viewing distance

A 1080p source on a 50" display will start to "become noticeable" at as far away as 7.5'.

I used that chart to decide what size TV to buy. It's right on. My viewing distance is approximately 10' so I went with a 61" TV and I can definitely see a difference between a 1080p and 720p source.

More numbers:
wiki pedia

Note that even the strict THX guideline for a 50" is 5 - 7.5.

Interesting...but given the lack of media currently available to utilize this....it seems more for bragging rights than practical use.

Thanks!!! this the cheapest 4k tv

amazing price if the specs are for real. Thx op!

So, who's glass is this panel?

mbseeker said:   the contrast ratio is way too low 5000:1.
my 240hz 60 inch samsung 7100 has 20,000,000:1
this would probably be a deal to skip.
thanks anyway


LOL.....

Stoodo said:   EvilWizardGlick said:   

I guess when the world is going broke unnecessary items drop in price because people are forced to pay more for food, housing, and fuel.


Where are you paying more for housing?


Those of us who have moved out of the basement pay taxes and homeowners insurance. Those increase regularly because so many of today's youth still live in the basement and work part time due to the hipster work ethic.

EvilWizardGlick said:   Stoodo said:   EvilWizardGlick said:   

I guess when the world is going broke unnecessary items drop in price because people are forced to pay more for food, housing, and fuel.


Where are you paying more for housing?


Those of us who have moved out of the basement pay taxes and homeowners insurance. Those increase regularly because so many of today's youth still live in the basement and work part time due to the hipster work ethic.


Oh, I get it, so this is the hipsters' fault.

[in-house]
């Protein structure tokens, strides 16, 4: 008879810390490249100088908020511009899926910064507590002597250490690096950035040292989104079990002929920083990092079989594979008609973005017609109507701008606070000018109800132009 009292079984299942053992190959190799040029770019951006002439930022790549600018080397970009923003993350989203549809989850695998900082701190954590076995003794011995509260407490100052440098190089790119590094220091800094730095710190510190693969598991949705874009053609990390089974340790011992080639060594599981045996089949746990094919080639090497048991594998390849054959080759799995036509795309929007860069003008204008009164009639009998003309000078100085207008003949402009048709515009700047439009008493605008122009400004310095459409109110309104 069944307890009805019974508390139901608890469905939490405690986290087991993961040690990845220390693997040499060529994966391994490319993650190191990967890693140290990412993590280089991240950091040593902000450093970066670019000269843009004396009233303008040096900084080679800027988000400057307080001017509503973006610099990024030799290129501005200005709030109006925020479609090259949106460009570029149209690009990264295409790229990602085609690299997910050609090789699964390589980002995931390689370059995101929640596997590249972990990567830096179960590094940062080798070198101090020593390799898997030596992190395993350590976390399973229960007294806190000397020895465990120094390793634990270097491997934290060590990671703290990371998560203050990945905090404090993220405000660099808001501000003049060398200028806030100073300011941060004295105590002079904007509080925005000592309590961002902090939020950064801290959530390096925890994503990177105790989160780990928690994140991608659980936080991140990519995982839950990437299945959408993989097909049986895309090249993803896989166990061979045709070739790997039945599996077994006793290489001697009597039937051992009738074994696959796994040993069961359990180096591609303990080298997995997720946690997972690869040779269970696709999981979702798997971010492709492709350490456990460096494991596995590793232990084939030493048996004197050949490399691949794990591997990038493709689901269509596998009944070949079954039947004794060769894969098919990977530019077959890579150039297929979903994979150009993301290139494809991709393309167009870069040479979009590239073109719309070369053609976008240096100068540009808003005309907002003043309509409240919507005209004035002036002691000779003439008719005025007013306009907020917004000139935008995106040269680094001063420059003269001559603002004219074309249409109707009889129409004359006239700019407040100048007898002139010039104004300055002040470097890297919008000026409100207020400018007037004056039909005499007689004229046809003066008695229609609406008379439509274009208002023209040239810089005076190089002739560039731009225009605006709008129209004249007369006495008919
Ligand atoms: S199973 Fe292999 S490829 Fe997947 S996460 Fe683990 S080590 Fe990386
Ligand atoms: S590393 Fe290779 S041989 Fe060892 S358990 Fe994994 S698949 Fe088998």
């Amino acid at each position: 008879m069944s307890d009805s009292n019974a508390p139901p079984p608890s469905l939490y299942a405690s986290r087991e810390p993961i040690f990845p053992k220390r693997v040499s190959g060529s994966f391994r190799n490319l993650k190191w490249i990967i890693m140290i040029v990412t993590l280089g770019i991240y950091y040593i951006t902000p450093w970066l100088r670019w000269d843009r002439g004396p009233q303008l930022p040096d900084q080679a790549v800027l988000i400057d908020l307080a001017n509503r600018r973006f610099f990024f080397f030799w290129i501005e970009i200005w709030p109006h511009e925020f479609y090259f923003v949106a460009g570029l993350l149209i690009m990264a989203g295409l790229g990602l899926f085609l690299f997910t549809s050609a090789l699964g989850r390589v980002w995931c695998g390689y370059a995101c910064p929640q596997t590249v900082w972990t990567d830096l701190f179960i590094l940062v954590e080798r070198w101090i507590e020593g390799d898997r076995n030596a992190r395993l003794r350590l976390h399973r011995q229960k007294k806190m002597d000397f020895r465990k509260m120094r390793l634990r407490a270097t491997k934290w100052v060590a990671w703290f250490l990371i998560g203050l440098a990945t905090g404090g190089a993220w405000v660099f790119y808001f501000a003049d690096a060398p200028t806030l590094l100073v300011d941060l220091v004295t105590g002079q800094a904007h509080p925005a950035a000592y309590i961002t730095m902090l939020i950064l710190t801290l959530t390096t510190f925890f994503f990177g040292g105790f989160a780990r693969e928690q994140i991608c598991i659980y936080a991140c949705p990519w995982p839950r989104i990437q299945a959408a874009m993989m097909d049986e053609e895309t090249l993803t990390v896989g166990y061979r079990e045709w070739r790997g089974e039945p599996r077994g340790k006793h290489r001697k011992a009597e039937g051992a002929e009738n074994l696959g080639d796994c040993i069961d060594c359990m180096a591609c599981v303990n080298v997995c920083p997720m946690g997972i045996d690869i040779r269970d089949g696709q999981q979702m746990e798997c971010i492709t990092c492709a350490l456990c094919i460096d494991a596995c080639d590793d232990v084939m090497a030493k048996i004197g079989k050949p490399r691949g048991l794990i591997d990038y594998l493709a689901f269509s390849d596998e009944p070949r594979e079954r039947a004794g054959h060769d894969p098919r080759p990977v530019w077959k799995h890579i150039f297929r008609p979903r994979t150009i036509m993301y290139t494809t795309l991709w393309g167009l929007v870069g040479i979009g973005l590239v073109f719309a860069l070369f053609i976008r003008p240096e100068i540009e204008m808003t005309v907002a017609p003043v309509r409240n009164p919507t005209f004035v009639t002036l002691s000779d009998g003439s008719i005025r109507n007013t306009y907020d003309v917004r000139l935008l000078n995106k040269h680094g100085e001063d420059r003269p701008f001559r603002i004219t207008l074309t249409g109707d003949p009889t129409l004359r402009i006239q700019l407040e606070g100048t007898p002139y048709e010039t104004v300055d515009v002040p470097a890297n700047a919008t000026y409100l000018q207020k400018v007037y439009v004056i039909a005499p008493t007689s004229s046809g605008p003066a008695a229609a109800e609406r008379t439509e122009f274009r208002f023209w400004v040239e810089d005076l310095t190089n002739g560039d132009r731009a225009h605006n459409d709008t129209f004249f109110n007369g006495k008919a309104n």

MoonlitHollow said:   I'm sorry, but wouldn't this be a 2k set? I don't hear people referring to 1920x1080 as 1920p, only 1080p. So wouldn't a 3840x2160 be 2160p or 2k, rather than calling it 4k? Also, I don't think download speeds will be a problem when the consumer level 2k video goes mainstream. The only problem would be in household streaming.

They should have used megapixels like camera's for marketing HDTV.

720 = 1 megapixels
1080 = 2 megapixels
1440 = 4 megapixels
2160 = 8 megapixels

tooloud said:   Dragonsnack said:   Is the change from 1080p to 4K even perceptible by the human eye?

Yes.


Not effectively, you'd have to sit less than 2 feet from the screen to notice a difference vs 1080p on a 50" screen. Don't argue, it's science.

chripuck said:   tooloud said:   Dragonsnack said:   Is the change from 1080p to 4K even perceptible by the human eye?

Yes.


Not effectively, you'd have to sit less than 2 feet from the screen to notice a difference vs 1080p on a 50" screen. Don't argue, it's science.


The dude didn't say anything about a 50" screen, just whether the human eye could perceive the deference between 1080p and 4k. Don't argue, it's a fact.

Ha, someone gave me red for posting a 50" 4k LED for $1300 shipped? Tough crowd, I guess.

More fact and science:

http://carltonbale.com/1080p-does-matter/

Chart shows that full benefits of 4k start at ~2.5 ft...BUT some benefits of 4K are observed at 5 ft. This is for people with perfect vision.

Personally, I'm waiting til the 84" Sony 4K TV goes for $1299. Better not hold my breath.

ZenerDiode said:   More fact and science:

http://carltonbale.com/1080p-does-matter/

Chart shows that full benefits of 4k start at ~2.5 ft...BUT some benefits of 4K are observed at 5 ft. This is for people with perfect vision.